Customary law is very pragmatic and regulates access to water resources held by private individuals and groups, especially in the rural tribal areas. Runoff water and groundwater rights often align with land ownership. Since traditionally accessible water resources in Yemen are relatively small and numerous, they are managed in small local schemes where neighbors have pre-emptive rights if someone wants to sell their share. Even larger spate irrigation systems, where wadis from the mountains flow onto the coastal plain and are diverted into fields, are divided in smaller units. As a result, there has been little need for large-scale public water management in the past.
The concept of having a protection zone around a well where other wells cannot be sunk is indeed recognized in customary law. The intention is to protect the first well from losing its water, however, this principle is only practical on a very small scale. Water sources for cities are not sanctioned the same way, as they fall outside the tribal-legal community and correspondingly outside tribal jurisdiction. Often water supply for cities are dwindling due to over-extraction by surrounding farmers.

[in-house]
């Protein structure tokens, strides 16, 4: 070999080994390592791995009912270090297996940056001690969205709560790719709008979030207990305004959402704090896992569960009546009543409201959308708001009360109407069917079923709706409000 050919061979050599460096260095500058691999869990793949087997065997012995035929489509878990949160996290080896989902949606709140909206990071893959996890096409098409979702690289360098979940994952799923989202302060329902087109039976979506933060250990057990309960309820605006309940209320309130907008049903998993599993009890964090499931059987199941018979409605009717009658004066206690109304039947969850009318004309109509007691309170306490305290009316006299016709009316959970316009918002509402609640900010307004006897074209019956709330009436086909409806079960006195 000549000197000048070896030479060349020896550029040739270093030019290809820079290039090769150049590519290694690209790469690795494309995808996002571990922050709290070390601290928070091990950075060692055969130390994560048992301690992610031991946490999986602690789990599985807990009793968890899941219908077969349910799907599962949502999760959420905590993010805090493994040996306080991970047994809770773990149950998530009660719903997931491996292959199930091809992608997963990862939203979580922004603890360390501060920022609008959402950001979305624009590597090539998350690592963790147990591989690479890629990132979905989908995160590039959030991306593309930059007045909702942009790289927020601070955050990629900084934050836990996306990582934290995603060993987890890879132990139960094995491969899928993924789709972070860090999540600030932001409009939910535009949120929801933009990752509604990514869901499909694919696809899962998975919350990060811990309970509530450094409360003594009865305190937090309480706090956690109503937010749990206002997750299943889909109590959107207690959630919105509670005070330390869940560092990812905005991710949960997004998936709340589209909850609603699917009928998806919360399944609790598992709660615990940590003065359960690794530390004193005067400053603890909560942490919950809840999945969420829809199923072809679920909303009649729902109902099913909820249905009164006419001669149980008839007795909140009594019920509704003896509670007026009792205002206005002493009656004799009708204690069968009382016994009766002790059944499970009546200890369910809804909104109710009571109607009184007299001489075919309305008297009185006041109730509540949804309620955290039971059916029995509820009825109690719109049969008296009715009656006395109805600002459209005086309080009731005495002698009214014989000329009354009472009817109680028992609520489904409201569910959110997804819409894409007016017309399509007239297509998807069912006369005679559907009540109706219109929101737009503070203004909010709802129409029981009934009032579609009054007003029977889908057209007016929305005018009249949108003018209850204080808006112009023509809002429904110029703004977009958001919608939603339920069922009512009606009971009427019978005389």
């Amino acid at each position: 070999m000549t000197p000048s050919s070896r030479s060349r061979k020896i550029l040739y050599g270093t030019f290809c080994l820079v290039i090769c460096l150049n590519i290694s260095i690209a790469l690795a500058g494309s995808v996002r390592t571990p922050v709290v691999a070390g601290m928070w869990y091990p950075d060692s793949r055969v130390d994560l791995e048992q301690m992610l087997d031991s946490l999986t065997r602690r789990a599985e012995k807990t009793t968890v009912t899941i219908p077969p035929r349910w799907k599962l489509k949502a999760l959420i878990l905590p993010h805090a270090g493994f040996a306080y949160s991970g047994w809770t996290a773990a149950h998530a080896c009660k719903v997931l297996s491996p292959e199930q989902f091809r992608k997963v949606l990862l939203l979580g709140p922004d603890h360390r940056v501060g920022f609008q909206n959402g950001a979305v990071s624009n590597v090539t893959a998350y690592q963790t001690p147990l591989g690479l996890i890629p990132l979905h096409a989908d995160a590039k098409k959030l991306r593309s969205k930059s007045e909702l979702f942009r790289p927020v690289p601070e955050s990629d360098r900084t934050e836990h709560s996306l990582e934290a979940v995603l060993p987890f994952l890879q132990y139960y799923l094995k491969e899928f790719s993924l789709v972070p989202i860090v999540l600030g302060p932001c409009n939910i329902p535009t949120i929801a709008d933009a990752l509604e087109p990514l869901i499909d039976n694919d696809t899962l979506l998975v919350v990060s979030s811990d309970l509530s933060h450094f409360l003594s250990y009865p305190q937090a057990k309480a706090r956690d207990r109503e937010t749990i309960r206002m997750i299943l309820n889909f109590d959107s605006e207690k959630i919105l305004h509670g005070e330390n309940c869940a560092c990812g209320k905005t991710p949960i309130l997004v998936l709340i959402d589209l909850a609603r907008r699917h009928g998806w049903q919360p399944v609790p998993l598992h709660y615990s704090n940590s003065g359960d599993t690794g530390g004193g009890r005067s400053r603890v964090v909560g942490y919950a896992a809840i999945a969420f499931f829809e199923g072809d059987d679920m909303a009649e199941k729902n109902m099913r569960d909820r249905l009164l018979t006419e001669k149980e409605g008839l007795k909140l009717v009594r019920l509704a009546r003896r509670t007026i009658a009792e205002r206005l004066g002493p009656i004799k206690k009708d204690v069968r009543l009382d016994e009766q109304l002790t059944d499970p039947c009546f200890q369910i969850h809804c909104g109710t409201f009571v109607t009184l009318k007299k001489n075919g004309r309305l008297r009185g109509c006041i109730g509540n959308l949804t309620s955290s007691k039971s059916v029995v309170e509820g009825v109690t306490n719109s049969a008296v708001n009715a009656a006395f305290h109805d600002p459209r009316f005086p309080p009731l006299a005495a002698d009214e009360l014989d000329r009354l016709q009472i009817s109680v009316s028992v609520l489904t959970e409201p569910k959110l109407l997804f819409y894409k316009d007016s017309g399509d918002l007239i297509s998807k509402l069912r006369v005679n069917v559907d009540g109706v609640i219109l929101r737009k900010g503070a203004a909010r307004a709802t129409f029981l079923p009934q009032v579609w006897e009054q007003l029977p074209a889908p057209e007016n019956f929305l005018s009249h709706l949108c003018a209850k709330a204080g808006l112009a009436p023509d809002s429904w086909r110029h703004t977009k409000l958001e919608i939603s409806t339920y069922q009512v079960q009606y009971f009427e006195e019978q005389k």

Islamic law inspires Yemeni state law in form and content, and Islamic ethics are very prominent in public discourse. Islamic water law builds to a large extent on customary water law, especially in matters of irrigation. In the past, Islamic institutions such as charitable endowments (waqf) used to be important in providing household water in urban areas and in larger villages from wells or rainwater-harvesting cisterns.